Tactical media is a form of media activism that uses media and communication technologies for social movement and privileges temporary, hit-and-run interventions in the media sphere. Attempts to spread information not available by mainstream news are also called media activism. The term was first introduced in the mid-1990s in Europe and the United States by media theorists and practitioners. Since then, it has been used to describe the practices of a vast array of art and activist groups. Tactical media also shares something with the hacker subculture, and in particular with software and hardware hacks which modify, extend or unlock closed information systems and technologies.

Tactical Media in Video Games

Video games have opened a fully new approach for tactical media artists. This form of media allows a wide range of audiences to be informed of a specific issue or idea. Some examples of games that touch on Tactical Media are Darfur is Dying and September 12. One example of a game design studio that works in tactical media is TAKE ACTION games (TAG). The video game website www.newsgaming.com greatly embodies the idea of tactical media in video games. Newsgaming coins this name as a new genre that brings awareness of current news related issues based on true world events apposed to fantasy worlds that other video games are based upon. It contributes to emerging culture that is largely aimed at raising awareness about important matters in a new and brilliant approach.

Other examples of tactical media within video games include The McDonald’s Game. The author of this game takes information from the executive officers of McDonalds and giving it to the public by informing people about how McDonalds does its business and what means it uses to accomplish it.

Chris Crawford’s Balance of the Planet, made in 1990, is another example of tactical media, in which the game describes environmental issues.

Darfur is Dying description   

Camp of Darfuris internally displaced by the o...

Image via Wikipedia

Origination

It is a browser game about the crisis in Darfur, western Sudan. The game won the Darfur Digital Activist Contest sponsored by the company mtvU ((Music Television for Universities campus)). Released in April 2006, more than 800,000 people had played it by September. It is classified as a serious game, specifically a newsgame.
The game design was led by Susana Ruiz (then a graduate student at the Interactive Media Program at the School of Cinematic Arts at the University of Southern California) as a part of TAKE ACTION games. In October 2005 she was attending the Games for Change conference in New York City, where mtvU announced that they, in partnership with other organizations, were launching the Darfur Digital Activist Contest for a game. The game should also be an advocacy tool about the situation in the Darfur conflict. Since mtvU offered funding and other resources, Ruiz decided to participate in this project.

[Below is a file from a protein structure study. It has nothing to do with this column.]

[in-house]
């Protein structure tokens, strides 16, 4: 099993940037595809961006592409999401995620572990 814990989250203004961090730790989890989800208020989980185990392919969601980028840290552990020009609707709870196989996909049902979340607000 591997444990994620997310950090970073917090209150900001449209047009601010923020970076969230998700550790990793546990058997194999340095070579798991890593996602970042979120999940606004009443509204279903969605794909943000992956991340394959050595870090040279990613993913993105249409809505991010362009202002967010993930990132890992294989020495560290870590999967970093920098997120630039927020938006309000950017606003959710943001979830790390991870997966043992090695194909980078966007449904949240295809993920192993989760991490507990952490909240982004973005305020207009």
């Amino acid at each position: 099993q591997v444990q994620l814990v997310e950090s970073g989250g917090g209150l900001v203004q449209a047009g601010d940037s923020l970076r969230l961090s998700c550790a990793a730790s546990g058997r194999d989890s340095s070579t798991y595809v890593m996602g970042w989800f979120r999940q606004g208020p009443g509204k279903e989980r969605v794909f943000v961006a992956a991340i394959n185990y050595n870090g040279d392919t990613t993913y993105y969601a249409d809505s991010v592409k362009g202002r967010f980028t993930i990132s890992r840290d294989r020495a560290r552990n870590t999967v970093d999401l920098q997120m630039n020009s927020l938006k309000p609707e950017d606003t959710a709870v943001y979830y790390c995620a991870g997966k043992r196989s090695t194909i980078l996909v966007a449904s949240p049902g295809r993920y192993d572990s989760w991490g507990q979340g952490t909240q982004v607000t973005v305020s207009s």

Ruiz formed a design team and spent two months creating a game design document and prototype. The team spent much of the design phase talking to humanitarian aid workers with experience in Darfur and brainstorming how to make a game that was both interesting to play and was an advocacy tool. The Ruiz team’s beta version was put up for review by the public, along with the other finalists, and was chosen as the winner. The team then received funding to complete the game. The game was officially released at a Save Darfur Coalition rally on 30 March 2006.
Map of Darfur, Sudan (
Image via Wikipedia

 

Gameplay

The game begins with the player choosing a member of a Darfuri family that has been displaced by the conflict. The first of the two modes of the game begins with the player controlling the family member, who travelled from the camp to a well and back, while dodging patrols of the janjaweed militia. If captured, the player is informed what has happened to his/her selected character and asked to select another member of the family and try again. If the water is successfully carried back to the camp, the game switches into its second mode – a top down management view of the camp, where the character must use the water for crops and to build huts. When the water runs out the player must return to the water fetching level to progress. The goal is to keep the camp running for seven days.

 

Original caption states,

Image via Wikipedia

 Reception of the game

The game has been reported by mainstream media sources such as The Washington Post, Time Magazine, BBC News and National Public Radio. In an early September 2006 interview, Ruiz stated that it was difficult to determine success for a game with a social goal, but affirmed that more than 800,000 people had played it 1.7 million times since its release.  Moreover, tens of thousands of them had forwarded the game to friends or sent a letter to an elected representative. As of April 2007, the game has been played more than 2.4 million times by over 1.2 million people worldwide.